Hoppit, Julian (1986) “Financial Crises in Eighteenth-Century England”, The Economic History Review, 39/1, 39-58.
“Because the financial system in the 18th century was evolving and becoming more sophisticated, […] the nature of crises developed and changed”. Historians have long disagreed on the very definition of what constituted a crisis in early modern England (p.40). The author defines a crisis as a moment when expectations change leading owners of wealth to abandon a type of asset for another leading to the falls in prices of the former. The more widely available the newly-sought asset is, the lesser the crisis.
We can divide 18th-century finance into three areas: public, private and corporate. Crises could affect all of these at the same time or simply one of two (p.41). Crises in corporate finance were rare; it commanded limited amounts of money and the Bubble Act prevented too much speculative activity.
Public finance had developed after the Glorious Revolution and the so-called Financial Revolution. Yet creditors’ trust in the government’s ability to honor its debt was limited and shocks such as the outbreak of a war could undermined their confidence (p.42). In the area of private finance, crises were often caused by the frenetic attempts of speculators to convert their paper instruments (e.g. bills of exchange) into coinage when confidence in the creditableness of borrowers was weakened (p.43).
The crises’ consequences
The author counts thirteen crises (1701, 1710, 1715, 1720, 1726, 1745, 1761, 1763, 1772, 1778, 1788, 1793, 1797) based on figures and the opinion of contemporaries. He uses the following indicators: prices of the Bank of England’s, the East India Company and the South Sea Company shares for public finance and the availability of bullion at the Bank of England (in times of crisis, it would be low as investors try to buy it as safety) for private finance. The exchange rates of the pound (in time of crisis, investors would typically look for foreign currencies) and the incidence of bankruptcy provide evidence for the both private and public.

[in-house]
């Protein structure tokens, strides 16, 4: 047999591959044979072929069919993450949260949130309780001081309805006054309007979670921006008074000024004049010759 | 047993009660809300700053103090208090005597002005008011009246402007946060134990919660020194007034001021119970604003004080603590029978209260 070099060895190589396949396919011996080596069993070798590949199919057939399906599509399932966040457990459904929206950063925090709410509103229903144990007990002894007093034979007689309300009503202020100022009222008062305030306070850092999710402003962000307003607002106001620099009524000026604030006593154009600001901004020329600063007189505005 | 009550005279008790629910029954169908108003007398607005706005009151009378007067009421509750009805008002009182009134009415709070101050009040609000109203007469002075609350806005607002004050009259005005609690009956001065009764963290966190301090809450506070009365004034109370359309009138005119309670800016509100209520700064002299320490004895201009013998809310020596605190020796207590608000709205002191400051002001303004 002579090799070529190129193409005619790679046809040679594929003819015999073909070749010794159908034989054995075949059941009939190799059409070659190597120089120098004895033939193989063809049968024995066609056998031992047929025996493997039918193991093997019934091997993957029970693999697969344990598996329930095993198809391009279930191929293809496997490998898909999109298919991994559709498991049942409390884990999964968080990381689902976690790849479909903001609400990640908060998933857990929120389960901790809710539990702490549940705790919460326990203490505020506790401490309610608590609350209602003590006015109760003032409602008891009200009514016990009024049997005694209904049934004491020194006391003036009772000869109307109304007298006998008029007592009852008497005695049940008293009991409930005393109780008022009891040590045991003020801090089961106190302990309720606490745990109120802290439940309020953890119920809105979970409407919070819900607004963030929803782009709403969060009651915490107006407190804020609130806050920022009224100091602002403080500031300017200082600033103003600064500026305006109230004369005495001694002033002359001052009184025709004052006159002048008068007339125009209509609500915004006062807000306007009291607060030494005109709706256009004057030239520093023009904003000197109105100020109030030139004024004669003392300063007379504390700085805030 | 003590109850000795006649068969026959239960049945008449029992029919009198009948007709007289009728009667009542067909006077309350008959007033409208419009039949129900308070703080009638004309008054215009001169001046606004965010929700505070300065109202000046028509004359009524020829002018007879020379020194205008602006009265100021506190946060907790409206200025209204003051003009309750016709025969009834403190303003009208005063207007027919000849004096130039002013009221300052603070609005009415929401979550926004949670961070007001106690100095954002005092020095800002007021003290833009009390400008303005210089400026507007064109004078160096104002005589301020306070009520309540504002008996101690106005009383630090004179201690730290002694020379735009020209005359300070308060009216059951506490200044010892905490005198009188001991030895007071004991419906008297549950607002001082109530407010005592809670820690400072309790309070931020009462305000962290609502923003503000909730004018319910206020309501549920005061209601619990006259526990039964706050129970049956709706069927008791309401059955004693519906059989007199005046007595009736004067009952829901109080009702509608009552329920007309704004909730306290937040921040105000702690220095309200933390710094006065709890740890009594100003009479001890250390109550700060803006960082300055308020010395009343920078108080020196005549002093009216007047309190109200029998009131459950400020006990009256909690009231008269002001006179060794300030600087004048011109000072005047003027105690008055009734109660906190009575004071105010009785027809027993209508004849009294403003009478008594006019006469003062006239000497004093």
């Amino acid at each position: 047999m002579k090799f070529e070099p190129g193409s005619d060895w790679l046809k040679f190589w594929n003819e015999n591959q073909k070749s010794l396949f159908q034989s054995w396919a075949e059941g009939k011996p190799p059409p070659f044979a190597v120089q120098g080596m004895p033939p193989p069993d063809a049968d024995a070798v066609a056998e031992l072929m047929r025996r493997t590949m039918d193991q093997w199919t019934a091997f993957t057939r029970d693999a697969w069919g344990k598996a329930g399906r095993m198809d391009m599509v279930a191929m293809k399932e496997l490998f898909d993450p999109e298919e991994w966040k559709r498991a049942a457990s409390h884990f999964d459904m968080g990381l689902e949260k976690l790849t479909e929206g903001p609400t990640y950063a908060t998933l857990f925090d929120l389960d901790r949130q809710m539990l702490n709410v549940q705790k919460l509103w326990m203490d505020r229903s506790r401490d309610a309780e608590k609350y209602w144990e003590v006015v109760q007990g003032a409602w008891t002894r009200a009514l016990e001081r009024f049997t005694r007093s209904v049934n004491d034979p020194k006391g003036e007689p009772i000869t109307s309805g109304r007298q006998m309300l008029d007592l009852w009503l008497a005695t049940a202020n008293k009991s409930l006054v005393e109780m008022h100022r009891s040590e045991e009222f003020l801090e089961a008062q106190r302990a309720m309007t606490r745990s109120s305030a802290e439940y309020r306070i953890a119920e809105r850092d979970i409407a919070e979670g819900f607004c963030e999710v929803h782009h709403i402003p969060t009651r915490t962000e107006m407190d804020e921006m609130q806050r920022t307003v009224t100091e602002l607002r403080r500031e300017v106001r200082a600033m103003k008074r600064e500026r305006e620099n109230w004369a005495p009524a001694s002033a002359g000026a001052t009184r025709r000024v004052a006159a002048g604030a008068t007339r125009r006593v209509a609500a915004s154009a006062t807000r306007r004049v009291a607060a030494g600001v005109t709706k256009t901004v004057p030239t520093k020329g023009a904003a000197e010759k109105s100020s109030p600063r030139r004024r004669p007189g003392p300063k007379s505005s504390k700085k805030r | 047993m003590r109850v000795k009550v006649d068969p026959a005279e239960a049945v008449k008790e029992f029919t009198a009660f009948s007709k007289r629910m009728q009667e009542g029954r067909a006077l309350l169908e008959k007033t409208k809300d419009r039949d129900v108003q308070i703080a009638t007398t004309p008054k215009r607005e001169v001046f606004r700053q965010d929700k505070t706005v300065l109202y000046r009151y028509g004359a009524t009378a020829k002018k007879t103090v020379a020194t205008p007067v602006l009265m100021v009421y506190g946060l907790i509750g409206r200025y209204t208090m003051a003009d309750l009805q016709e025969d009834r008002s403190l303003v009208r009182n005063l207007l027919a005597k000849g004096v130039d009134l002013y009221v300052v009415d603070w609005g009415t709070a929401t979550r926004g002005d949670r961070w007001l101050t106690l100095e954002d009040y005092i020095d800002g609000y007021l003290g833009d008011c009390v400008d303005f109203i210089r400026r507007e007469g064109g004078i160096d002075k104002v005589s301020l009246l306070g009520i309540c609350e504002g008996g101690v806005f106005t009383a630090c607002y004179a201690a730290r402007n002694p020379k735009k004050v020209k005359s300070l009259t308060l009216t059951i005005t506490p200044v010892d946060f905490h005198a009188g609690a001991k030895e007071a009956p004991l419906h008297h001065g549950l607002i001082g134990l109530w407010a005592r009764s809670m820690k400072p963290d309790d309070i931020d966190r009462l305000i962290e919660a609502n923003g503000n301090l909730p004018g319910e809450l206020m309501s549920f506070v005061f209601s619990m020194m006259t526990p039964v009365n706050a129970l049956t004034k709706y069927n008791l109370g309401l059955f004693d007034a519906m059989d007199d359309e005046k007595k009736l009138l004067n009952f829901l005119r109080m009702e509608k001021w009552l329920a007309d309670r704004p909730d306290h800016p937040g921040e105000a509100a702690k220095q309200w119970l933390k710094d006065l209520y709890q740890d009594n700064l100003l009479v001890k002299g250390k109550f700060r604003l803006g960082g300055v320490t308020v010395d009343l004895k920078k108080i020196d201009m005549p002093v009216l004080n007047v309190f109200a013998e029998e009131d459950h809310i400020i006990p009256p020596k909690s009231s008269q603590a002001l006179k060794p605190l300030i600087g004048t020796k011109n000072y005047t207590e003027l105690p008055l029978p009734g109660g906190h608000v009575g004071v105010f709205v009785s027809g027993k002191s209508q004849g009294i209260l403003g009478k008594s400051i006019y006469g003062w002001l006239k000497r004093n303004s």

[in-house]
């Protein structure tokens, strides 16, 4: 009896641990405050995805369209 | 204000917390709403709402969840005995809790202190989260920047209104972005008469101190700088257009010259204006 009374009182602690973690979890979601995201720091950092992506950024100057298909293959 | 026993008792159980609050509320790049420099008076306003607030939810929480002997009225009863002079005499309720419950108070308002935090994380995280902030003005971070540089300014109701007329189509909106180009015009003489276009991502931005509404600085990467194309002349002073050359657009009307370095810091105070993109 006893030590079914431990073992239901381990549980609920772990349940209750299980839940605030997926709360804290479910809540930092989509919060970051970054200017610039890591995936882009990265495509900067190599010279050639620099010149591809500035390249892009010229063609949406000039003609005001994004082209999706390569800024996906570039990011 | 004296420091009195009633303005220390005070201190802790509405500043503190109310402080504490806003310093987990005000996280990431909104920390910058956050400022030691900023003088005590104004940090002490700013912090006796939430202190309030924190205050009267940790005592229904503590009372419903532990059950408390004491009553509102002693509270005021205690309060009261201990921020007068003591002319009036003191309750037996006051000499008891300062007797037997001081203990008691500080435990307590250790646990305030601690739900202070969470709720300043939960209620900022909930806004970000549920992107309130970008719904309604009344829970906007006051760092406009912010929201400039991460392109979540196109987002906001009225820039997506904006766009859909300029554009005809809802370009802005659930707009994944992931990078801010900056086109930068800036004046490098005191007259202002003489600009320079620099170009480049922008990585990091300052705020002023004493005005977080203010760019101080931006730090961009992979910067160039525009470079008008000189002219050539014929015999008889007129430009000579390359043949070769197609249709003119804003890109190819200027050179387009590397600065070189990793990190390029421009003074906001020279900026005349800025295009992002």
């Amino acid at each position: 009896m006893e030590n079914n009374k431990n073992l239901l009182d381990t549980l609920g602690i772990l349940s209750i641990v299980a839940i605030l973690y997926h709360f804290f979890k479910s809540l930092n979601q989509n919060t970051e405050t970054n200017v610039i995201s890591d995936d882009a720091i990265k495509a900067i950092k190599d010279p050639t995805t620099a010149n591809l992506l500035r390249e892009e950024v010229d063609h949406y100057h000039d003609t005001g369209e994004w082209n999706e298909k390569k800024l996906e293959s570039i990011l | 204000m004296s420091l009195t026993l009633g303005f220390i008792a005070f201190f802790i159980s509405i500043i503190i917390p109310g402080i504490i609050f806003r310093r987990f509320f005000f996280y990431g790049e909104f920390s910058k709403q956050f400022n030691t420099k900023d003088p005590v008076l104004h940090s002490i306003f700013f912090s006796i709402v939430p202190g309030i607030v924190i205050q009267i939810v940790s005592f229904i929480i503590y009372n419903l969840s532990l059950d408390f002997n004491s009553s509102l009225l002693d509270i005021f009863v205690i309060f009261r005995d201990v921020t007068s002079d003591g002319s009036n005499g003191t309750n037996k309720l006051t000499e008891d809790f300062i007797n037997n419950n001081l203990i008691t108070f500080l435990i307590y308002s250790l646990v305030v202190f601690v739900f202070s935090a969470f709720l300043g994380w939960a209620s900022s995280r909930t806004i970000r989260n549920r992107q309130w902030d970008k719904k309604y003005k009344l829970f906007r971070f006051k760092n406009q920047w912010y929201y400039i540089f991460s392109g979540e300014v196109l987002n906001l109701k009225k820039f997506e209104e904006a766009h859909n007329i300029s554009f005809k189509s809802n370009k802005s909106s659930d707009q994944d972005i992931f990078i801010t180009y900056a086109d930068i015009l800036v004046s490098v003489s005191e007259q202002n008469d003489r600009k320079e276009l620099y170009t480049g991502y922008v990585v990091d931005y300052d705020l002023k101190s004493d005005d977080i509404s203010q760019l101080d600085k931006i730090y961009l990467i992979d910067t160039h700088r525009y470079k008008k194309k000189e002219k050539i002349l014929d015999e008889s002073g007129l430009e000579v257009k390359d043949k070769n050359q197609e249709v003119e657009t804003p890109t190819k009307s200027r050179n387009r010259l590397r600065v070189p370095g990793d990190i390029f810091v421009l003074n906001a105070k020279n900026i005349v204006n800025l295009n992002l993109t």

Some crises led to a limited increase of bankruptcies (1701, 1715, 1720, 1745, 1761, 1763). The early crises were typically limited to the public sector (although the private sector also experience a few dramatic downturns in the early century: 1710, 1726). Overall, crises after 1770 seem to have had a much more general and spectacular effect on the English economy as indicated by the much lower incidence of bankruptcy indicates (p.45).
Even the collapse of the South Sea bubble led to surprisingly few business going under, indicating that the effects of the crises were limited to a few provincial speculators, and some London merchants heavily involved in finance (p.47).
“Alone among the crises of the 18th century 1763 was largely Continental in origin, arising from two main sources: the raising of loans for Prussiand postwar (p.49) reconstruction, and the collapse in Amsterdam of key lynchpins of the international monetary order.” But overall, in the later 18th century, crises in public finance became less significant. The Hanovrian regime was more secure and public credit had been tested over time and had lost its novel and experimental character (p.50).
After 1770, the number of bankruptcies during crises went up and the phenomenon was not limited to London any more. In the second half of the century, growth led to intense financial activity which induced risk-taking and speculation (p.51). Maturation of such investments as turnpikes, plantations in America and canals was long, the unrealistic expectation of investors were severely checked in 1772 (p.52). The effects on the whole economy (as observed though bankruptcies) was widespread and deep.
The 1793 crisis (the most important in the century) had very similar development, although this time centred on domestic cotton industry (p.54). When doubts started to arise on the viability of some project, investors rushed to exchange their securities for coins. The obliteration of the credit market weakened many companies that had previously widely borrowed and many collapsed as paying instruments were simply out of reach (p.55).
“In part, the crises of 1772, 1778, 1793 and 1797 can all be seen as the early growing pains of the first industrializing nation” (p.56).
Some blog posts about the South Sea Bubble